Pirates outfielder Andrew McCutchen from 2012-15 enjoyed one of the great peaks in recent history. Over that span, he batted .313/.404/.523 (157 OPS+) with 100 homers, 141 doubles, and 76 stolen bases. Along the way, he garnered four top-five finishes in the NL MVP balloting -- including a win in 2013 -- a Gold Glove, and four Silver Sluggers.

The 2016 season saw a serious reversal of fortunes, though, as McCutchen enters the final day of the regular season with a line of .255/.336/.430. Those aren't bad numbers, necessarily -- a 103 OPS+ for an up-the-middle defender -- but they're far below McCutchen's established standards. As well, he's shown signs of decline on the bases and in the field.

All of that brings us to word of McCutchen's possible departure from the organization that drafted and signed him in 2005. Here's the scoop from Rob Biertempfel of the Pittsburgh Tribune-Review:

Now there is a growing sense among industry insiders that the team will try to deal McCutchen before he reaches free agency in either one or two years. General manager Neal Huntington likely will quietly shop the five-time All-Star during the offseason, if only to gauge the level of interest.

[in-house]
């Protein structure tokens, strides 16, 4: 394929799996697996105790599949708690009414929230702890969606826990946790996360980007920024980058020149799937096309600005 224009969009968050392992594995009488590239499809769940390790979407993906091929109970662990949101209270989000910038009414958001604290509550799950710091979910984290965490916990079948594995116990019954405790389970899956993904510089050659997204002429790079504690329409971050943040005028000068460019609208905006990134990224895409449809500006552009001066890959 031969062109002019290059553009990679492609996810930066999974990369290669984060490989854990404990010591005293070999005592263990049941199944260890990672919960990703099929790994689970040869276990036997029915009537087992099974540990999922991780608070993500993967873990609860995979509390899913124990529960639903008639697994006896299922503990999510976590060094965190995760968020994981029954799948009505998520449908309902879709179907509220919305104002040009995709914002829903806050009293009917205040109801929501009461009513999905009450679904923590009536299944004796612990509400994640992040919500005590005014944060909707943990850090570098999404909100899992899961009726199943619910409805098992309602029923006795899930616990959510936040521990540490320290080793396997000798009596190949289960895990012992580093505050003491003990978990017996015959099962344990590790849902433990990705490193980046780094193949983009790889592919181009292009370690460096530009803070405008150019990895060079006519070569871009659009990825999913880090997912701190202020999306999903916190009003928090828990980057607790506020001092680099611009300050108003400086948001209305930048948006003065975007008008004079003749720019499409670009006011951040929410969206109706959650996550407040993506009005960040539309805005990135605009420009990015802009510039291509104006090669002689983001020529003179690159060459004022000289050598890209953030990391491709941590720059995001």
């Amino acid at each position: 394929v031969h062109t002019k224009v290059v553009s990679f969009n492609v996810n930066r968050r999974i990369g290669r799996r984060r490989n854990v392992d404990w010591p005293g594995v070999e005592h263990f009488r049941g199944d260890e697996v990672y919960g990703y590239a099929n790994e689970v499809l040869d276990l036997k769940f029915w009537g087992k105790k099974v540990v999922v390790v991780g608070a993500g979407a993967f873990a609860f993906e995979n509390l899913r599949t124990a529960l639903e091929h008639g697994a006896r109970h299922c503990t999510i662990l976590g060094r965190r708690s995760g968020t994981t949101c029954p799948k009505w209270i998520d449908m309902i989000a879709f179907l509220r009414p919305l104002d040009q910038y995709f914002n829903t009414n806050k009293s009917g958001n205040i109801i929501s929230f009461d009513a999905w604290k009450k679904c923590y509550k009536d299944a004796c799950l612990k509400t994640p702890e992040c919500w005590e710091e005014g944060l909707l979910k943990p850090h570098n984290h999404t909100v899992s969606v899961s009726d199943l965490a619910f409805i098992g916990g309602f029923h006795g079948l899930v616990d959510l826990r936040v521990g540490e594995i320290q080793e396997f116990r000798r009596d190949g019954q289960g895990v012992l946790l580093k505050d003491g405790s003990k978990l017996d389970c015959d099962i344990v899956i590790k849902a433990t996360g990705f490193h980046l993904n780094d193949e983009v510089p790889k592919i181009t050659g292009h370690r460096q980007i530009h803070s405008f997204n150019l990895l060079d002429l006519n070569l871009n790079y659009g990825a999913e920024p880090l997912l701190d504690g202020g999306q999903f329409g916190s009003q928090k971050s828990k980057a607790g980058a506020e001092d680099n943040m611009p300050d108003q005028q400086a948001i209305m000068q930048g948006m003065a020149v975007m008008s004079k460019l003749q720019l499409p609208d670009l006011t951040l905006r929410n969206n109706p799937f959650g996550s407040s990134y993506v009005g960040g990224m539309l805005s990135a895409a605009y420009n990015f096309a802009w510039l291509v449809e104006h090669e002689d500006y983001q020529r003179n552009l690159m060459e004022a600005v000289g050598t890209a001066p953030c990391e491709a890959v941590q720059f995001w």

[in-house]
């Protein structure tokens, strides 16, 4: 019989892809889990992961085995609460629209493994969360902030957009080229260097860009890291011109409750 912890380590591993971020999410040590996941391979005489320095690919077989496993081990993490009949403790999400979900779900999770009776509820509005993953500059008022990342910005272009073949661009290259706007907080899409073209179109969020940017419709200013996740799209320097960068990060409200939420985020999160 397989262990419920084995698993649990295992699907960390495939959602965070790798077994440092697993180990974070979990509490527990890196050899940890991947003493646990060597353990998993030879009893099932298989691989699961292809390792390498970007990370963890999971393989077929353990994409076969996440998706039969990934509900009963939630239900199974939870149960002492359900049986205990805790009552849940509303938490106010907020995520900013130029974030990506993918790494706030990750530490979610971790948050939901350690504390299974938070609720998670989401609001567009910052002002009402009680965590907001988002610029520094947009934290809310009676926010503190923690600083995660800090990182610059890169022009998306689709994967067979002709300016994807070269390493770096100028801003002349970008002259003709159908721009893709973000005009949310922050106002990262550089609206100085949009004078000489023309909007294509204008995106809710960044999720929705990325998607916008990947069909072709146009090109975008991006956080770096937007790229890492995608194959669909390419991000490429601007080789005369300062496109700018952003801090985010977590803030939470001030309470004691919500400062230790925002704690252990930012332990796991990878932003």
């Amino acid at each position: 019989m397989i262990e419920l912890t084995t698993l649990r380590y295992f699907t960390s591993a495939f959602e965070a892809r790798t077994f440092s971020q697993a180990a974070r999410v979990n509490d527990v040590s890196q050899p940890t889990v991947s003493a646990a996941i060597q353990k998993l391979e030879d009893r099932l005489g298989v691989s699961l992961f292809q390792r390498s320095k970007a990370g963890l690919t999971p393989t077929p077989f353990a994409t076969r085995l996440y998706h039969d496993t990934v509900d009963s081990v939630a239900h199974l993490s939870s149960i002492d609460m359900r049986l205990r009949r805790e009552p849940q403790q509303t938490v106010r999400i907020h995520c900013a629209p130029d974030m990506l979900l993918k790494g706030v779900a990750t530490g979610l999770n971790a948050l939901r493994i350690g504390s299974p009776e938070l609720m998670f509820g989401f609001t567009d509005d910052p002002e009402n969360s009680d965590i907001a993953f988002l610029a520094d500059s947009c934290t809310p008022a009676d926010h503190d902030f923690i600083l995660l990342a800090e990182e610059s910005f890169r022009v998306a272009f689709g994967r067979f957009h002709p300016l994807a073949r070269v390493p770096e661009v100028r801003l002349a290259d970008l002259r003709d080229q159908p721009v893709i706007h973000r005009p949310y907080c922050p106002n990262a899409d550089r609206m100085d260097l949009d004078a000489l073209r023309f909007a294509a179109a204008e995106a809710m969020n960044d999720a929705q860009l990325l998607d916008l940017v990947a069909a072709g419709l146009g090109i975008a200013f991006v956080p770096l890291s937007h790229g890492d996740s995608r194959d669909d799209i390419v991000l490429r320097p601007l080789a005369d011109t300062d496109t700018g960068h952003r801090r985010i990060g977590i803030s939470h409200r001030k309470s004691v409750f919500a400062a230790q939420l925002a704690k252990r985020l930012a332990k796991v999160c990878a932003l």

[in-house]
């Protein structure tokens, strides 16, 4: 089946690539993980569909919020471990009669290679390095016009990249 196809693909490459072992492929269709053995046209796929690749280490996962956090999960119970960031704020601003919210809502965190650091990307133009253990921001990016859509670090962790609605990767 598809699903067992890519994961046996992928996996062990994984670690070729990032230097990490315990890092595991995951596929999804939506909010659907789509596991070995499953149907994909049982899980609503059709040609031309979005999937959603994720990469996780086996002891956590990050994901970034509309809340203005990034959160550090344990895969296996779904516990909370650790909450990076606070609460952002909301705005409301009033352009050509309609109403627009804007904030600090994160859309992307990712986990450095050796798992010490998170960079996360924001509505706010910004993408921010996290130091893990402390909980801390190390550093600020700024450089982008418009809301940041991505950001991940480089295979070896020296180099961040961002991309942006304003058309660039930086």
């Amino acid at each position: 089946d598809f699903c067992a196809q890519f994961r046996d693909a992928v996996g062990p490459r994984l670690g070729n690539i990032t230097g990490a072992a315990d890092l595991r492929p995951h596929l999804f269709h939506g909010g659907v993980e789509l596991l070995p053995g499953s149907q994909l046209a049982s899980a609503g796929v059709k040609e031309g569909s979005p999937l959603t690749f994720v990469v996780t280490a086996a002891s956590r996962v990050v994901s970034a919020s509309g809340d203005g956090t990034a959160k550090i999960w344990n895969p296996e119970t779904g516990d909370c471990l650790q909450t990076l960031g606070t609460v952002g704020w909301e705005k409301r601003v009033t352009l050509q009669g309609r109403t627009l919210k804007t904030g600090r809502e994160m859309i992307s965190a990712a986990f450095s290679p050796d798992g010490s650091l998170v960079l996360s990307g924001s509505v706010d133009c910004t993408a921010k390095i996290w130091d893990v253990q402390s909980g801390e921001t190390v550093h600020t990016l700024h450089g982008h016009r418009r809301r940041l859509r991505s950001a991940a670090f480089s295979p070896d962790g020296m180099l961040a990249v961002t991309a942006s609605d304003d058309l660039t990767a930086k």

Biertempfel's piece has much more, including what some scouts think of McCutchen's struggles and when one former GM thinks he might be dealt.

McCutchen's contract is guaranteed through next season at a salary of $14 million and includes a $14.75 million option/$1 million buyout for 2018. There's been talk of an extension in the past, but McCutchen's 2016 struggles have perhaps complicated what was once a mutual goal.

To be sure, GM Neal Huntington must navigate some tricky shoals if he's to move McCutchen. First, he's a wildly popular player in Pittsburgh, with very good reason. In addition to being an excellent player for so long, McCutchen has been a tremendous ambassador for the game, and he's the face of the baseball renaissance in Pittsburgh. Trading him away could be a highly-divisive move. Also, he will be going into his age-30 season, so he's hardly at an age that necessarily means deep decline, especially given his athleticism and commitment to conditioning. If the 2016 struggles are a consequence of nagging injuries rather than premature decline -- highly plausible -- then the Pirates could be parting with a player who's going to provide a lot of value in 2017, when they hope to return to contention. Of course, that very same possibility is why McCutchen might net a healthy return on the trade market, especially with a weak upcoming free agent crop.

It's complicated, of course, which is always the case when a team tries to find a way forward with a possibly fading superstar. In Pittsburgh, the winter ahead could be a roiling one.